Base Metals

High iron ore prices are a reality steelmakers have been trying to cope with. There are hopes that recent progress toward lifting an export ban in India will provide some relief, however, those hopes may be met with disappointment.

By Michelle Smith – Exclusive to Iron Investing News

Steelmakers are feeling the effects of elevated costs for essential raw goods. A star on the list of pricey input materials is iron ore. Some companies have fared better than others at eating these costs but few, if any, have been able to ignore them.

US Steel Corp. (NYSE:X), the king of US steel production, reported losses again, making this their ninth  quarter in the red. The company listed the costs of iron ore as one of the primary reasons. AK Steel (NYSE:AKS) reported profits this quarter, but not without Albert Ferrara, Senior Vice President of Finance and Chief Financial Officer, noting that yield performances helped to offset elevated costs, including high iron prices.

China is the world’s largest steel producer; it also consumes the majority of globally produced iron. Xu Lejiang, Chairman of Baosteel, one of the nation’s largest steel manufacturers, said iron ore prices are not sustainable and the costs are putting Chinese steelmakers under pressure.

Chinese demand is believed to be one of the main reasons for the high prices. Despite their appetites for iron, however, Chinese consumers have little power to negotiate. At one time the mineral was sold through individual annual contracts between a producer and a steelmaker. Under a new pricing scheme iron, ore is now sold mostly at spot prices.

Anticipation about Karnataka Supplies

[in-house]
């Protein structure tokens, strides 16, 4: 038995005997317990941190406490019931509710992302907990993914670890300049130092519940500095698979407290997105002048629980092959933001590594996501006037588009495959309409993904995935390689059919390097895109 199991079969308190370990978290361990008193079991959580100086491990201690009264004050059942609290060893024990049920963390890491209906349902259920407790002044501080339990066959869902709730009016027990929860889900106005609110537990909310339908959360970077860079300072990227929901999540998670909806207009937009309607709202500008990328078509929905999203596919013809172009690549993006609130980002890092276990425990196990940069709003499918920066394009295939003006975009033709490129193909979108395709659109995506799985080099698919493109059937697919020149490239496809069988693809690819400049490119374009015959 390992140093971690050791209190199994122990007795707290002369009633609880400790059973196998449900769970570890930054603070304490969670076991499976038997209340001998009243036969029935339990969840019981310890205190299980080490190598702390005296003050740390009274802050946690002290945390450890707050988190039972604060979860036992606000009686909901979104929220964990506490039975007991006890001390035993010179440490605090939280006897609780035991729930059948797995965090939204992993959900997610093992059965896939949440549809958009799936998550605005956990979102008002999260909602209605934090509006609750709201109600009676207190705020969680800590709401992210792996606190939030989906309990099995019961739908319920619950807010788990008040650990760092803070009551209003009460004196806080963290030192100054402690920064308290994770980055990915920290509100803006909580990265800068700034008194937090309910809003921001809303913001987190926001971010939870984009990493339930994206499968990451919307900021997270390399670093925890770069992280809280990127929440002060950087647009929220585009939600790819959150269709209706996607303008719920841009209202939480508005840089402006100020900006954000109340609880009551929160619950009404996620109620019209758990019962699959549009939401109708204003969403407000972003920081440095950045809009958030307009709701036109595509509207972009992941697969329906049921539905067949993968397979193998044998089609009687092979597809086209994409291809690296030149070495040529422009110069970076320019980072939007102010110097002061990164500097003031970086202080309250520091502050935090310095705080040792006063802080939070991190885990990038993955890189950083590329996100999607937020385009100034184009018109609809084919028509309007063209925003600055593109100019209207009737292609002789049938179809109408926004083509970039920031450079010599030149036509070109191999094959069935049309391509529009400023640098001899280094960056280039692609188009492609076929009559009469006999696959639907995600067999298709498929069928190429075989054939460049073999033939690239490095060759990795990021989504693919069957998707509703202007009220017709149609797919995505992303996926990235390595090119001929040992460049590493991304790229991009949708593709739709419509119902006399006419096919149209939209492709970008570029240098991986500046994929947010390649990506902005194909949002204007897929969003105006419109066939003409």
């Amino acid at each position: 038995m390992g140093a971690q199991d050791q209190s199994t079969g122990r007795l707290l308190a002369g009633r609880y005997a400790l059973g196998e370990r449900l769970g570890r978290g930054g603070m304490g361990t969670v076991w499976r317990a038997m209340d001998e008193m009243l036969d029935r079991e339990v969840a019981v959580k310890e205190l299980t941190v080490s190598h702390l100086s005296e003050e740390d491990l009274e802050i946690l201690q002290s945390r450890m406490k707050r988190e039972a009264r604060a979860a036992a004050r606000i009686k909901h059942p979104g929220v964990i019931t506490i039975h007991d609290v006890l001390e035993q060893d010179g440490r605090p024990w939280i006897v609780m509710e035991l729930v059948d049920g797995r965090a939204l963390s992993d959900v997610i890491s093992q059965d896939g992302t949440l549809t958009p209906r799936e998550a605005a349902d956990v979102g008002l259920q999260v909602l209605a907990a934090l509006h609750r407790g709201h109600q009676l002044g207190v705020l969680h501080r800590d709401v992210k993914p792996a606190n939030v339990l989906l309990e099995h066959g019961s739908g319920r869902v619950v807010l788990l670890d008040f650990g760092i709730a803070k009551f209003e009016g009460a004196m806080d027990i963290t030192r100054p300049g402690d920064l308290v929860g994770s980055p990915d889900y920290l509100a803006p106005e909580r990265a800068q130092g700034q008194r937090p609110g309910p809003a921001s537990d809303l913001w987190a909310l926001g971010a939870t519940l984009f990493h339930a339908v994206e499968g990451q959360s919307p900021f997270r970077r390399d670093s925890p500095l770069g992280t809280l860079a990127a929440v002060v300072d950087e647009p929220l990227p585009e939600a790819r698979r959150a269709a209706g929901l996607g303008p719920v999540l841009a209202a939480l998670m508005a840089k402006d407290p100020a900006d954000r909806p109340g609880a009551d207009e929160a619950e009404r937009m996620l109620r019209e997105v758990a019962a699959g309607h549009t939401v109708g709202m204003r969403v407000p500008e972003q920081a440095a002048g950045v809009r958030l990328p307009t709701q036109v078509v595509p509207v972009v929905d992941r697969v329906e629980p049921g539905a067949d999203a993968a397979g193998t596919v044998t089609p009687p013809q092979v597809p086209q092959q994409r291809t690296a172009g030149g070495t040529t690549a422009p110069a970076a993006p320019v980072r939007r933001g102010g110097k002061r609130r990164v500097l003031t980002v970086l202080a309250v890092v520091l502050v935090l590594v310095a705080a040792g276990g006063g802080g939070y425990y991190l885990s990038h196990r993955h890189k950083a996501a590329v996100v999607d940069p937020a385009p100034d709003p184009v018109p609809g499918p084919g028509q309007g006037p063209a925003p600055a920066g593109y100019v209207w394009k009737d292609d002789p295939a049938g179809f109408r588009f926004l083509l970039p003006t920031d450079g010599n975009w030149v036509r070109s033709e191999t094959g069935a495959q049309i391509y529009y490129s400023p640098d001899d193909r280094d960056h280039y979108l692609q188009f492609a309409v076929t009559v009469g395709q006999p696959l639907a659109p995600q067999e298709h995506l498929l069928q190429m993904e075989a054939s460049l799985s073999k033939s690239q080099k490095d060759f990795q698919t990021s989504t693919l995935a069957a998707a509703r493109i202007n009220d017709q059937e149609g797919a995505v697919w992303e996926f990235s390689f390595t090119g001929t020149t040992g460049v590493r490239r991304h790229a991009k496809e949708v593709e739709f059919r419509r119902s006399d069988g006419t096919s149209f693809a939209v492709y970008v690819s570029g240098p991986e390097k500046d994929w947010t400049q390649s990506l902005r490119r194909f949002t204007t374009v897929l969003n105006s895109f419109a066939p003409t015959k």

A quarter of the iron ore exports from India, the world’s third largest iron producer, have been frozen since July 2010 due to an export ban in Karnataka. This reduction in supply is also believed to have   affected prices. There are some expectations that removal of the ban will relieve some of the pressure on the market.

R.K. Sharma, Secretary-General of the Federation of Indian Mineral Industries said the decision would help soften the price of the raw material.

It appeared that steelmakers were going to have an opportunity to find out if Karnataka supplies would indeed ease their pain. A legal battle against the ban led to a temporary order from the Supreme Court, earlier this month, which required shipments be allowed to resume beginning April 20.

The temporary order may have been a victory in principal but it was certainly not a victory in practice. April 20 has come and gone and the Department of Mines has not issued the transport permits needed to move the minerals to the ports for shipment. A final decision in the case is expected in May and exports may be stalled until then.

Lifting the ban will allow Sesa Goa (BOM:500295), India’s largest private iron ore producer, to reenter the international market. But more iron from India may just mean more supply and bitter disappointment for those steelmakers who are looking for savings.

Supplies have already been on the rise over of the past year, with the major mining companies producing as much as they can. Yet, prices have also been on the rise.

Furthermore, Sesa Goa’s Managing Director, Prasun Mukherjee, has already said that iron ore prices are expected to remain firm due to steady demand for steel globally.

If that’s true, steelmakers best follow in the footsteps of AK Steel and find ways to offset their input costs.

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